Charles L. Grant
Format: PDF / Kindle (mobi) / ePub
Your presence is requested at the dark edge of the city of the dead.
Your place is prepared deep in the dank tombs, under night’s cover.
Your name is being called by the wind that cries between gravestones.
never-to-be-used handkerchief. “You’ve no right to encourage it. Spoiling our day out, upsetting your mother, and depriving your little brother of good sea air.” Mother flopped down into a deck chair, where she continued to wave her handkerchief back and forth. “Yesterday evening I caught her at it. Talking to it, she was. Lying there on the grass, and talking to it. She’s mad. Heavens above knows who she takes after. Certainly my family were sane enough. I don’t know what’s to become of us.”
strangers. I only really hate people I used to love.” “Makes sense, I suppose.” Joseph stroked her hair away from her eyes, then hesitated. “The kid’s a lot like Paul, isn’t he?” “He’s a lot like me, too.” She used his shoulder as a pillow and settled down to sleep. “I’ll try not to worry about Tommy. There’s nothing to be done about it all anyway. And maybe he’ll like England.” Tommy hated England. He hated London—complaining loudly in museums so that guards stared indignantly at the family,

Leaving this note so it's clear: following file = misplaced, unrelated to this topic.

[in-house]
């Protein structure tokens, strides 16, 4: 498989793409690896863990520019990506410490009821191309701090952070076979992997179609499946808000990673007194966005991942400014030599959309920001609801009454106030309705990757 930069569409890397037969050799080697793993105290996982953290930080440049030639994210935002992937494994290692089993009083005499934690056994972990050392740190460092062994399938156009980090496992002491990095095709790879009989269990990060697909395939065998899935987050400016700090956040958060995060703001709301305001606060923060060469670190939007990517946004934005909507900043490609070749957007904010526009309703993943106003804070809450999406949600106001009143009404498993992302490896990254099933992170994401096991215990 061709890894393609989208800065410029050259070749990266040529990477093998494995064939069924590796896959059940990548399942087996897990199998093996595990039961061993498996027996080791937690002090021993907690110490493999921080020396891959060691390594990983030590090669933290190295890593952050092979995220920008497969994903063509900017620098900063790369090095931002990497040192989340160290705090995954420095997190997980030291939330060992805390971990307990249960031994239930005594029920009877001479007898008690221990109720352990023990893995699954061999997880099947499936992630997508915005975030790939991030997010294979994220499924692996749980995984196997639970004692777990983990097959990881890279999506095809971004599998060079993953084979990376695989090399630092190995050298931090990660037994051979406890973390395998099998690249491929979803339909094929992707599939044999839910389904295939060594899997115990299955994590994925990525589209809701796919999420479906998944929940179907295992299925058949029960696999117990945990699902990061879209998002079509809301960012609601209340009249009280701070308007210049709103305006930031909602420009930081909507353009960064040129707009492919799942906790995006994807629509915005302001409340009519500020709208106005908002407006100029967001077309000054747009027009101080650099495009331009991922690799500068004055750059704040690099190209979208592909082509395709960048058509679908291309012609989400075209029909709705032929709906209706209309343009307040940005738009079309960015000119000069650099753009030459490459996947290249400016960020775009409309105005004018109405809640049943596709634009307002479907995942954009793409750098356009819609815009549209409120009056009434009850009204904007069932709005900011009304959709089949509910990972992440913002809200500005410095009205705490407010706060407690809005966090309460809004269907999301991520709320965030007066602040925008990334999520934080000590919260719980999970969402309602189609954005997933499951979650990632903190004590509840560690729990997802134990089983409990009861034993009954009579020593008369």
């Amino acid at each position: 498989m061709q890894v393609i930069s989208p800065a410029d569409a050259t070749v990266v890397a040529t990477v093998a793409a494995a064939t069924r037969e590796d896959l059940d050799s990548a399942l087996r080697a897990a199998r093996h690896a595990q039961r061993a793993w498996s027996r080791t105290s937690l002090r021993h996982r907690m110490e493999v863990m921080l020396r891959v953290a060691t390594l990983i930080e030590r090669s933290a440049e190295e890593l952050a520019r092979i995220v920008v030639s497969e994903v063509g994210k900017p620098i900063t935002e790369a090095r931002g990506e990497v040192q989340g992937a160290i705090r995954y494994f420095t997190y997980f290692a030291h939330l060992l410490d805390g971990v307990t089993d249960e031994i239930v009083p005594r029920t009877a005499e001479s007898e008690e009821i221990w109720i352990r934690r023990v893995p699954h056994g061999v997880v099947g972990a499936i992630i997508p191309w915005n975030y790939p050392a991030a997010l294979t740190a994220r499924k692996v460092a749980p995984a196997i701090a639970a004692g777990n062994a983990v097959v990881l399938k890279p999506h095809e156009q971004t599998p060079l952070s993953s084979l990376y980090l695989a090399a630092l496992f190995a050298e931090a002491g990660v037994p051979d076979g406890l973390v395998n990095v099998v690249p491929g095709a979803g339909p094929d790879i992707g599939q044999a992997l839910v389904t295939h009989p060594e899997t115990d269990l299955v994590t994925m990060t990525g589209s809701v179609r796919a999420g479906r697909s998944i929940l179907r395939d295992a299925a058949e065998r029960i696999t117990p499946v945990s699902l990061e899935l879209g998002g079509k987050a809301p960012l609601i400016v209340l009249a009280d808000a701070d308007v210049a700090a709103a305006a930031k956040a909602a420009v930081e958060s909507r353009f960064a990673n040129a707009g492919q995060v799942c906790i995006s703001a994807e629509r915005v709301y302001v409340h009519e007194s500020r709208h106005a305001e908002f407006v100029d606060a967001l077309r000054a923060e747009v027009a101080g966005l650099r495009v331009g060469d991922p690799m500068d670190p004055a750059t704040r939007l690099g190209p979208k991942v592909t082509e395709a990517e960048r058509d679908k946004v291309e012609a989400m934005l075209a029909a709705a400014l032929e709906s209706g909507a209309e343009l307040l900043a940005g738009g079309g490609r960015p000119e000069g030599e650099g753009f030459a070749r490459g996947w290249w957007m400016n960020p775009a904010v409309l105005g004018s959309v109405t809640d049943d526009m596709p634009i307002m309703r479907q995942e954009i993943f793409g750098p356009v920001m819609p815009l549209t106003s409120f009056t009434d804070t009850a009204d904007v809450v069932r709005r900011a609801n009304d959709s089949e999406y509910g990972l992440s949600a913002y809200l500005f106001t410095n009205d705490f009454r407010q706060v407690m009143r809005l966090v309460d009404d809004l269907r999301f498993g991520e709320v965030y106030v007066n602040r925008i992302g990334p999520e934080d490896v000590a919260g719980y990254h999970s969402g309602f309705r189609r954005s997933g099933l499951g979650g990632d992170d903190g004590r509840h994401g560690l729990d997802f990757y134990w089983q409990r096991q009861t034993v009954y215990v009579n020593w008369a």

angle of his head that had caught her eye. It was cocked curiously to one side with the unabashed honesty of children. He just stood, feet apart at an awkward angle, as if he had been running and had been forced to a sudden halt. By what? His body was still, frozen, head tilted to one side. Margaret Lockwood watched her son. She knew that Robbie was seeing something. Suddenly Robbie whirled and ran back toward the house. His eyes were wide. They flew open wider as he spotted her in the doorway.
circumspectly. That means you, Jim.” “It means you, too. You can’t go putting this in a casebook and getting a big publicity tour for it.” Jim shot back, more caustically than he had intended. “Both of you, stop it.” Franciscus said with such assurance and resignation that the other two were silenced at once, like guilty children. “I’m asking that you each suspend your first inclinations and keep quiet about what is going on here. If it gets any worse, then you’ll have to do whatever your
neighborhood of twenty-five, and I’ve discovered something on my own that everyone else who’s been around for a while knew all along—it is, without a doubt, much harder to write a short story than a novel. Much more. And when you add to this the horror-fantasy notion, what you have is a minor miracle when it works; a major one when it’s as successful as it should be. The short story demands an economy of words, the luxury of rambling reserved to the manuscripts that run 250 pages and longer.